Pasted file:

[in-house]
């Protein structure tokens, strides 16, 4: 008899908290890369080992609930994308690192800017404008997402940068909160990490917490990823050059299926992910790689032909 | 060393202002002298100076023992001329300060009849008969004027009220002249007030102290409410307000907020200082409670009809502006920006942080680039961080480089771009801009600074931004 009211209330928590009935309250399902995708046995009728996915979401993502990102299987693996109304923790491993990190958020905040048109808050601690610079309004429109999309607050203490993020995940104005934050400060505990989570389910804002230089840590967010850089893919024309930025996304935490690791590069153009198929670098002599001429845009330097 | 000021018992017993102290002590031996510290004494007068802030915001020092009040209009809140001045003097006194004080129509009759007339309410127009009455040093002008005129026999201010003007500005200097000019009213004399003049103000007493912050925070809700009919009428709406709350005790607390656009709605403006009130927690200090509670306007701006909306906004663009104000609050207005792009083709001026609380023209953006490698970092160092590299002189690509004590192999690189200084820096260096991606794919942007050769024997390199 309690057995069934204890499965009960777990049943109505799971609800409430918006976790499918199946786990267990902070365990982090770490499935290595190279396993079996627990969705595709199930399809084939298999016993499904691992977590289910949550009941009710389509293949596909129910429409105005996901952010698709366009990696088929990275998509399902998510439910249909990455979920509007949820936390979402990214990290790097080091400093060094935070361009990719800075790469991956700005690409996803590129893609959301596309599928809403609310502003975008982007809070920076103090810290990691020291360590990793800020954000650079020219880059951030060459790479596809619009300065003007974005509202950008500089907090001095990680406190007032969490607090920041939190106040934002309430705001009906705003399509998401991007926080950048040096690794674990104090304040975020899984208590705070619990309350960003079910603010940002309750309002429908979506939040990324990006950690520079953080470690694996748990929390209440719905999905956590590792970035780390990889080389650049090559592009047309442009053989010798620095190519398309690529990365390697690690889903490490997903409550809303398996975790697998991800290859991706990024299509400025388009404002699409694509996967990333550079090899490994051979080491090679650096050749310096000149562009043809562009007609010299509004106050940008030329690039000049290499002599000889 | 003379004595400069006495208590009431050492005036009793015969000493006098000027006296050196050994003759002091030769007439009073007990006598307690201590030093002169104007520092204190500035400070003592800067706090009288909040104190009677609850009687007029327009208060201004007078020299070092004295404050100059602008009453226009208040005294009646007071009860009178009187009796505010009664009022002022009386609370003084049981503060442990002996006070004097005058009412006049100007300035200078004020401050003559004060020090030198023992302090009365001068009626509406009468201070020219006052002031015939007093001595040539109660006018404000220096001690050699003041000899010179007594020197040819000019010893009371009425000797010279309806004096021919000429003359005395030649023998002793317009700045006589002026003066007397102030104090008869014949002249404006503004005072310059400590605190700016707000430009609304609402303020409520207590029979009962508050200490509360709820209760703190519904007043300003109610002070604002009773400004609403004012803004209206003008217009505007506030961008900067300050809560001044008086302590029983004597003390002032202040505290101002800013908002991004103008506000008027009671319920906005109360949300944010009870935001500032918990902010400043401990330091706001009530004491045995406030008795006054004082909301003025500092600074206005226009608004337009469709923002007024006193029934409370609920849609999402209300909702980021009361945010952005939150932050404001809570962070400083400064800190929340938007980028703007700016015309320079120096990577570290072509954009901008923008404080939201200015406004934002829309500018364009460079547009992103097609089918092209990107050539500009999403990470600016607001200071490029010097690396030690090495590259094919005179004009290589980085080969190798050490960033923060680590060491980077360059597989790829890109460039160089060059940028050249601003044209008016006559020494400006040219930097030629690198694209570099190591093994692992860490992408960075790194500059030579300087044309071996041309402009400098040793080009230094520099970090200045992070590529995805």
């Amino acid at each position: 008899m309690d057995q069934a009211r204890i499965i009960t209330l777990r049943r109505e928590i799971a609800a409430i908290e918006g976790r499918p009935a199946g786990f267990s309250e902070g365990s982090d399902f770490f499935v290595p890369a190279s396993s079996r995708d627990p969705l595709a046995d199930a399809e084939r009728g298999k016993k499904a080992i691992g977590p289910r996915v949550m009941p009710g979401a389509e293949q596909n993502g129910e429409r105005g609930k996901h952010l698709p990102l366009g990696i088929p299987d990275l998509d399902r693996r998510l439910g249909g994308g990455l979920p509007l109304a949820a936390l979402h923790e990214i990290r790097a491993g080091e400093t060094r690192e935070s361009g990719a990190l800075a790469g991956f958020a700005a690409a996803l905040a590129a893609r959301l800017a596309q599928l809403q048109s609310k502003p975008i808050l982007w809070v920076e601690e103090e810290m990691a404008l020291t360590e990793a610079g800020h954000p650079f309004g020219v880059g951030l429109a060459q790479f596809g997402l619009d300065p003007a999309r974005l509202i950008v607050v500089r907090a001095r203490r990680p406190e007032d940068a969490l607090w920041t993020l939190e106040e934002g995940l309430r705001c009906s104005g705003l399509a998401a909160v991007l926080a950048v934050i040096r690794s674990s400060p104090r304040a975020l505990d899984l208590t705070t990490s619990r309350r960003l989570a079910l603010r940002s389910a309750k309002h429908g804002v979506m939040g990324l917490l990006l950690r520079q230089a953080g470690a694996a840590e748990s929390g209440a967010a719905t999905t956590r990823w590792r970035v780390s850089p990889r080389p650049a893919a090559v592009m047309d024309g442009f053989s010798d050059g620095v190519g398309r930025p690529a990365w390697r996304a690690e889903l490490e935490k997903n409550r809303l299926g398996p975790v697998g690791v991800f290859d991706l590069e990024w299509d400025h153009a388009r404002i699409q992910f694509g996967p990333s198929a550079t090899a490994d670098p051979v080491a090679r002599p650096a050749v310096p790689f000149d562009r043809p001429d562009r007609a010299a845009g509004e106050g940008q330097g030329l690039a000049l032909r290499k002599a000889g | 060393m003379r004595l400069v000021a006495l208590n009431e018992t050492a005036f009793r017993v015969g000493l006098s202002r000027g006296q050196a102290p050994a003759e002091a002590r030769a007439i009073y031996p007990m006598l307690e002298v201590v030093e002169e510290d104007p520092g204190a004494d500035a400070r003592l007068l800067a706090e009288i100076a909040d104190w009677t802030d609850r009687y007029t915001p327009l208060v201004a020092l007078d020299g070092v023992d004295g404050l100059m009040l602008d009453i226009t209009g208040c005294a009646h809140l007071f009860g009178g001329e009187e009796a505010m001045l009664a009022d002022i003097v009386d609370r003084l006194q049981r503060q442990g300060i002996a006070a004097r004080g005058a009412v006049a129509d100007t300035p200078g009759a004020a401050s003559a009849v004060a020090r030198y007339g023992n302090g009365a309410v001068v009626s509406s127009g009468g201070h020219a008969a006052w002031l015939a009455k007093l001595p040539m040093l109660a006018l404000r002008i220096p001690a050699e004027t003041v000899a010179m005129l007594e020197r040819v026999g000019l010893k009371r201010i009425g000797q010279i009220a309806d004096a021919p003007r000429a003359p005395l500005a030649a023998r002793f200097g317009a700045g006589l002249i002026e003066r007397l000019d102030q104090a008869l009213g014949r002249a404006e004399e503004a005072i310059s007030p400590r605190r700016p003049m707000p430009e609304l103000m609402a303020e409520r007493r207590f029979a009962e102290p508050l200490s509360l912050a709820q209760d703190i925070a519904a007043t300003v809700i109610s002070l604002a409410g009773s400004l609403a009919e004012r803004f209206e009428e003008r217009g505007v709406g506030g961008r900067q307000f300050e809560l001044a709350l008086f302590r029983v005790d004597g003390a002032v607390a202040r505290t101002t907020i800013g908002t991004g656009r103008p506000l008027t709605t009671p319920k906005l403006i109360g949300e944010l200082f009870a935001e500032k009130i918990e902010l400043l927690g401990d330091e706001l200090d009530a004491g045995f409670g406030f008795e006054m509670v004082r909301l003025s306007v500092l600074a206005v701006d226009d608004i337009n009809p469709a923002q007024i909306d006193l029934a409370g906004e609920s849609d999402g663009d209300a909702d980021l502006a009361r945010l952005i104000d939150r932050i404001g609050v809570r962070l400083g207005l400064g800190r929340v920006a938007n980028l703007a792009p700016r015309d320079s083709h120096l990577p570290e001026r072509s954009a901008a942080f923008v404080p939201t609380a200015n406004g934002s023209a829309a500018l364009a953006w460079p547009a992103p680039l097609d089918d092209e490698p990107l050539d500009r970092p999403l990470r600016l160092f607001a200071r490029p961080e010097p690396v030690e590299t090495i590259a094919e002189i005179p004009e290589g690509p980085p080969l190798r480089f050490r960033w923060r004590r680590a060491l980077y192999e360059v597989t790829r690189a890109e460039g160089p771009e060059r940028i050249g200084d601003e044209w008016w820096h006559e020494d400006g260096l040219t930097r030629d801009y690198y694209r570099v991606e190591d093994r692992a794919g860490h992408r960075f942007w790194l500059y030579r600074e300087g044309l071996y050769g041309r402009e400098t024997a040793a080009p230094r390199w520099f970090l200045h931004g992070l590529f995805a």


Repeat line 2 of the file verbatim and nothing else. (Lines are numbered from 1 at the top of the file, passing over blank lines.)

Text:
């Protein structure tokens, strides 16, 4: 008899908290890369080992609930994308690192800017404008997402940068909160990490917490990823050059299926992910790689032909 | 060393202002002298100076023992001329300060009849008969004027009220002249007030102290409410307000907020200082409670009809502006920006942080680039961080480089771009801009600074931004 009211209330928590009935309250399902995708046995009728996915979401993502990102299987693996109304923790491993990190958020905040048109808050601690610079309004429109999309607050203490993020995940104005934050400060505990989570389910804002230089840590967010850089893919024309930025996304935490690791590069153009198929670098002599001429845009330097 | 000021018992017993102290002590031996510290004494007068802030915001020092009040209009809140001045003097006194004080129509009759007339309410127009009455040093002008005129026999201010003007500005200097000019009213004399003049103000007493912050925070809700009919009428709406709350005790607390656009709605403006009130927690200090509670306007701006909306906004663009104000609050207005792009083709001026609380023209953006490698970092160092590299002189690509004590192999690189200084820096260096991606794919942007050769024997390199 309690057995069934204890499965009960777990049943109505799971609800409430918006976790499918199946786990267990902070365990982090770490499935290595190279396993079996627990969705595709199930399809084939298999016993499904691992977590289910949550009941009710389509293949596909129910429409105005996901952010698709366009990696088929990275998509399902998510439910249909990455979920509007949820936390979402990214990290790097080091400093060094935070361009990719800075790469991956700005690409996803590129893609959301596309599928809403609310502003975008982007809070920076103090810290990691020291360590990793800020954000650079020219880059951030060459790479596809619009300065003007974005509202950008500089907090001095990680406190007032969490607090920041939190106040934002309430705001009906705003399509998401991007926080950048040096690794674990104090304040975020899984208590705070619990309350960003079910603010940002309750309002429908979506939040990324990006950690520079953080470690694996748990929390209440719905999905956590590792970035780390990889080389650049090559592009047309442009053989010798620095190519398309690529990365390697690690889903490490997903409550809303398996975790697998991800290859991706990024299509400025388009404002699409694509996967990333550079090899490994051979080491090679650096050749310096000149562009043809562009007609010299509004106050940008030329690039000049290499002599000889 | 003379004595400069006495208590009431050492005036009793015969000493006098000027006296050196050994003759002091030769007439009073007990006598307690201590030093002169104007520092204190500035400070003592800067706090009288909040104190009677609850009687007029327009208060201004007078020299070092004295404050100059602008009453226009208040005294009646007071009860009178009187009796505010009664009022002022009386609370003084049981503060442990002996006070004097005058009412006049100007300035200078004020401050003559004060020090030198023992302090009365001068009626509406009468201070020219006052002031015939007093001595040539109660006018404000220096001690050699003041000899010179007594020197040819000019010893009371009425000797010279309806004096021919000429003359005395030649023998002793317009700045006589002026003066007397102030104090008869014949002249404006503004005072310059400590605190700016707000430009609304609402303020409520207590029979009962508050200490509360709820209760703190519904007043300003109610002070604002009773400004609403004012803004209206003008217009505007506030961008900067300050809560001044008086302590029983004597003390002032202040505290101002800013908002991004103008506000008027009671319920906005109360949300944010009870935001500032918990902010400043401990330091706001009530004491045995406030008795006054004082909301003025500092600074206005226009608004337009469709923002007024006193029934409370609920849609999402209300909702980021009361945010952005939150932050404001809570962070400083400064800190929340938007980028703007700016015309320079120096990577570290072509954009901008923008404080939201200015406004934002829309500018364009460079547009992103097609089918092209990107050539500009999403990470600016607001200071490029010097690396030690090495590259094919005179004009290589980085080969190798050490960033923060680590060491980077360059597989790829890109460039160089060059940028050249601003044209008016006559020494400006040219930097030629690198694209570099190591093994692992860490992408960075790194500059030579300087044309071996041309402009400098040793080009230094520099970090200045992070590529995805």